Everything happens for a reason or does it?

When I hear the statement ‘everything happens for a reason’ my insides start to gurgle a little, my heart rate begins to rise, I feel a bit sick. I try not to let it spin my head around. Being able to truly believe that everything happens for a reason must be amazing. I used to believe it, I used to believe it because it would help me get through some of the crap in my life. I’d tell myself that this shit has happened to me because it’s going to make me a stronger person, a better person, a more empathetic person, more resilient. I can turn these crappy things that happened to me into life lessons. I would be that great oak tree that gets stronger after it gets struck by lightning.

But then life got really shit when it came to growing our family. Infertility and pregnancy loss. And I questioned it. I met some other incredible women who had been through some shittier shit. I questioned it. I always sought the good out of evil…I still do, but I can’t always see it right now. So I settle with, ‘Everything happens’. Period. Full stop. The end.

But what does a mantra like ‘Everything happens’ do to me? Does it make me bitter? Does it make me a fool for not seeing the good out of the bad?

I don’t talk about religion much here on this blog, but when people say ‘it’s god’s plan’, to me that’s even worse. When I was a kid and I was upset about something I used to close my eyes tight and through my tears ask god why? Why me? And god would reason with me. Actually, I was reasoning with myself, I just pretended it was god talking to me because somehow it made me feel a little better. But telling someone when they are going through struggles ‘it’s god’s plan’ is surely enough to make someone lose their faith, because it is so hard to understand why god would let a baby die…because… it’s his plan. It’s hard to understand why god didn’t bless a family with a baby of their own. It’s hard to understand why our loved ones are taken from us before their time. It’s hard to understand why god would let a terrorist kill people at an airport who are about to go on holiday with their children (innocent children) or who are separated from their loved ones because of work. It’s truly hard to understand what the greater good or plan is. If this was true, surely god is evil? I honestly don’t think that would be the case. For me, I think it is probably better to say that it is god’s plan to be with you, if you let him, when shit is thrown your way.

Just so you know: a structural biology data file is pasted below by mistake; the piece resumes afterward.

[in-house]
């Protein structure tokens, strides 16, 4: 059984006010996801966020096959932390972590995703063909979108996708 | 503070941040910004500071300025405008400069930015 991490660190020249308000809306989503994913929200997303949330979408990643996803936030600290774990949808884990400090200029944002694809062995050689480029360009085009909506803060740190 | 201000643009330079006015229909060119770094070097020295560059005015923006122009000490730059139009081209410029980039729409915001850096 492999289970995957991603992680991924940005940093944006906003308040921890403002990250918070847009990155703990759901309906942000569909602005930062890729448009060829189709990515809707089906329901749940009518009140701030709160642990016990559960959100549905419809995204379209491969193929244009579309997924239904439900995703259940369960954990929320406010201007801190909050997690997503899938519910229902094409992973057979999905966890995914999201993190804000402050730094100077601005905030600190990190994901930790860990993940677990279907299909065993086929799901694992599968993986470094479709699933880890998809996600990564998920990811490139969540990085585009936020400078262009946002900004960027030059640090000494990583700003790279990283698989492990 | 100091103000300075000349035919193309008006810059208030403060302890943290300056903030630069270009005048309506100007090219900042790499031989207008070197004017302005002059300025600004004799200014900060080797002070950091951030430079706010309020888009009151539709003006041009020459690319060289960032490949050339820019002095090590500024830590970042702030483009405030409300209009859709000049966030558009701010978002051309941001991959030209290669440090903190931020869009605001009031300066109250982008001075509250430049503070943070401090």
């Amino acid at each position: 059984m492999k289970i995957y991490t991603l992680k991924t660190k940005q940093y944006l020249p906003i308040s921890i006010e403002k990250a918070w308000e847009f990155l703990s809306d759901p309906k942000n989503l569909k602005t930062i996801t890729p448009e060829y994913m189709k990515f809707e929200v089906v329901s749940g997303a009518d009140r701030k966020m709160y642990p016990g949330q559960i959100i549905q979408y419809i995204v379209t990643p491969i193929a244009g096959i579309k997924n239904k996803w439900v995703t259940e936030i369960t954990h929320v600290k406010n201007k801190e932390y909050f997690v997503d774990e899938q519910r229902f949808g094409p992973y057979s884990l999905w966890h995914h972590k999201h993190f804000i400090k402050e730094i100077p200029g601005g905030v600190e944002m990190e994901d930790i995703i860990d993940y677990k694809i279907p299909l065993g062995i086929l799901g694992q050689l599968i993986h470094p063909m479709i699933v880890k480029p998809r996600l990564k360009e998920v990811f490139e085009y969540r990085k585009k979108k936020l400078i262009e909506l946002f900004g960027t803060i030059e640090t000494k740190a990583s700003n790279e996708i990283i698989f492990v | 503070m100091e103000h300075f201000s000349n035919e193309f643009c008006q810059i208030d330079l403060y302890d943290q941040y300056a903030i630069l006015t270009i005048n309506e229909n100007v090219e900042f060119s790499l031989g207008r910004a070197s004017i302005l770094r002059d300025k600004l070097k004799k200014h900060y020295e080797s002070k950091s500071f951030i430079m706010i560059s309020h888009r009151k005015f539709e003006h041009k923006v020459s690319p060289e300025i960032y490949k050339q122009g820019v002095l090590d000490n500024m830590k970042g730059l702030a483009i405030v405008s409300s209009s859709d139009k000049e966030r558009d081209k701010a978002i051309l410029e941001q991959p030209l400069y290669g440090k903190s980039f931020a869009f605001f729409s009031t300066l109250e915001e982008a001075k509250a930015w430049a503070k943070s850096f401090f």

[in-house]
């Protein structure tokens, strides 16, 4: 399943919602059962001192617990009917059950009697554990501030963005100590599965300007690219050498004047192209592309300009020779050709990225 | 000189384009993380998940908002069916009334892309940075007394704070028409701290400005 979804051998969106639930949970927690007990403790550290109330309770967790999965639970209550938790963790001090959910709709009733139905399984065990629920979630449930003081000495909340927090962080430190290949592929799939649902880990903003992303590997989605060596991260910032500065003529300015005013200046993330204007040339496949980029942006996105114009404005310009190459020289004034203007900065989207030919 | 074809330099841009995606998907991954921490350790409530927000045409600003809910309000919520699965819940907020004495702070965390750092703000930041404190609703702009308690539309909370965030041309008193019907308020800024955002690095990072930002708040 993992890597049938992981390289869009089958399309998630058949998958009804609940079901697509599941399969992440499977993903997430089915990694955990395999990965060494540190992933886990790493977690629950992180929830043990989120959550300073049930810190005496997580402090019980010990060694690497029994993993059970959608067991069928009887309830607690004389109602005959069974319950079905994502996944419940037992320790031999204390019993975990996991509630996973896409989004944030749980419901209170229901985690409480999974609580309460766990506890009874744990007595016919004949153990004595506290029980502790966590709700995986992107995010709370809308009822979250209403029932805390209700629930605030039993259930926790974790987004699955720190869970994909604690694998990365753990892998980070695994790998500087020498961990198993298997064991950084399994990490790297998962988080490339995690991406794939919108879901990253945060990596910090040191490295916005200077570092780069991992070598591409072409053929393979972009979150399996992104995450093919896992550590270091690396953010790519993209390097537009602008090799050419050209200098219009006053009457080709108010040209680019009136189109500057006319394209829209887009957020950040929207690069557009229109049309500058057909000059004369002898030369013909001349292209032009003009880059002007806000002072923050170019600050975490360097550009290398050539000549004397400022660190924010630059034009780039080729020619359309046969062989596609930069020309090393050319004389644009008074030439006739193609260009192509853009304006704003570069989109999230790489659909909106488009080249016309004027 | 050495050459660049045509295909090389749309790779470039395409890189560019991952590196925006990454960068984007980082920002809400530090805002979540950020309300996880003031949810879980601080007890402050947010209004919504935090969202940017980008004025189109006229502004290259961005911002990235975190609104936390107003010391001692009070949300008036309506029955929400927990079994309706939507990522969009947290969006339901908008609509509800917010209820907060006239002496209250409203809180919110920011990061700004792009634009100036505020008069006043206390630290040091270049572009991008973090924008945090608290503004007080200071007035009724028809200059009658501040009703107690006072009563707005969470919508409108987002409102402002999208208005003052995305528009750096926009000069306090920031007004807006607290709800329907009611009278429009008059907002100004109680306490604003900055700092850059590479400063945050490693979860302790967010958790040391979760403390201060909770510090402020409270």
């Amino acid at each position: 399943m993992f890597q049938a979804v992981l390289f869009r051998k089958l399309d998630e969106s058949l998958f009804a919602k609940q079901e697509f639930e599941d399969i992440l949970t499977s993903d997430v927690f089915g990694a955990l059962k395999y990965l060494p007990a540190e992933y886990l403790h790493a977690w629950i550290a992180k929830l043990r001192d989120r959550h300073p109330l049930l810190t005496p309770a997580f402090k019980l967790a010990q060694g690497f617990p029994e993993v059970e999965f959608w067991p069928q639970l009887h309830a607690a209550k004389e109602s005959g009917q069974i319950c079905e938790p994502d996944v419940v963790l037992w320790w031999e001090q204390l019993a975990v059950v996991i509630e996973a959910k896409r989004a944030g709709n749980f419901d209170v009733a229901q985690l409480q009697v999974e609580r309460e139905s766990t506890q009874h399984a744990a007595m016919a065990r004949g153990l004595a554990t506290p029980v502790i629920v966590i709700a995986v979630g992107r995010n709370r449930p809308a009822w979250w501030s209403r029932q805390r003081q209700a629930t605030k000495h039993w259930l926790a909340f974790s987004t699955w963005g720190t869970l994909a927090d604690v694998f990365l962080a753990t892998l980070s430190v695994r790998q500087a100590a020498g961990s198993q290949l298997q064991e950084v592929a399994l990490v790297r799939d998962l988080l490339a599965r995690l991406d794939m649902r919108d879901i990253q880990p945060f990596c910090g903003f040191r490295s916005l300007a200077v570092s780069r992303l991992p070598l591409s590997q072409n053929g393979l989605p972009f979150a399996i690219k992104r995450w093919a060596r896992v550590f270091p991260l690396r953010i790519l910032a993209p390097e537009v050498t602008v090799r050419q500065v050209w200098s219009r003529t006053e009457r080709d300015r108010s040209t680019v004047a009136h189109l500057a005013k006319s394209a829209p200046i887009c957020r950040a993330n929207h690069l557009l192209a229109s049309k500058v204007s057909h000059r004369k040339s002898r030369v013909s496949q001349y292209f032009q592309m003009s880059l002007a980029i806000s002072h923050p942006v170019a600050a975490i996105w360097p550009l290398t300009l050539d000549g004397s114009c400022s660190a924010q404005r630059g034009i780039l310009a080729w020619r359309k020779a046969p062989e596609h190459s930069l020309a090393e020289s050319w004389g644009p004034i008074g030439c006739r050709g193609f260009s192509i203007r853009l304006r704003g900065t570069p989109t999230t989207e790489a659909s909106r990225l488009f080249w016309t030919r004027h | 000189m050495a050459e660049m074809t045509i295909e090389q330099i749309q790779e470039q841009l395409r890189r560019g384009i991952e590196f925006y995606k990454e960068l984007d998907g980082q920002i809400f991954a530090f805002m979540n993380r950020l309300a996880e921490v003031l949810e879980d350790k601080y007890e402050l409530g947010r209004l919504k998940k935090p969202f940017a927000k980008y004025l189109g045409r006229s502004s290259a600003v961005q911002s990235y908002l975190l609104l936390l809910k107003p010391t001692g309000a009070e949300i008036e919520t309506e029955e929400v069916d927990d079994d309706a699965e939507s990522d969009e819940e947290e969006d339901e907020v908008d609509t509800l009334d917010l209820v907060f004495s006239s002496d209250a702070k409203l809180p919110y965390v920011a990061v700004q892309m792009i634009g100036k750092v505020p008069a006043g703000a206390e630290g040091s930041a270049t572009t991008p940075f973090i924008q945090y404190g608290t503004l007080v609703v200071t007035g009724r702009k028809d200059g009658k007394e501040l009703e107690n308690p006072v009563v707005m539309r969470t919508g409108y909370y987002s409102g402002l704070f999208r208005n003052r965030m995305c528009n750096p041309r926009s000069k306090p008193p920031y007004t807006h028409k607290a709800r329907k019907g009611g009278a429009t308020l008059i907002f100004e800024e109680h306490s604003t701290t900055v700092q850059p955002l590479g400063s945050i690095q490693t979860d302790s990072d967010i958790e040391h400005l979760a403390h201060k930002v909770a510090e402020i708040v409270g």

My current feelings are that time spent thinking about the ‘why’ is time spent wasted. Infertility has taught me how to be in the present. It is therapeutic, it’s survival. Although, it could be argued that by saying ‘everything happens for a reason’ and ‘it’s god’s plan’ would actually HELP with living in the present, but I feel it would be like living in the present with your head in the sad singing lalalalala!!

So for now I’ll try to ignore those few words ‘everything happens for a reason’ and live in the present otherwise it will eat away at me, little by little. I’m glad I’m mentally able to do that right now. I know it won’t always be like that.

Perhaps I’m just parking it for another time when I feel like thinking about the bigger why. Or. Perhaps infertility has actually taught me coping mechanisms for shit thrown my way.

Infertility round 2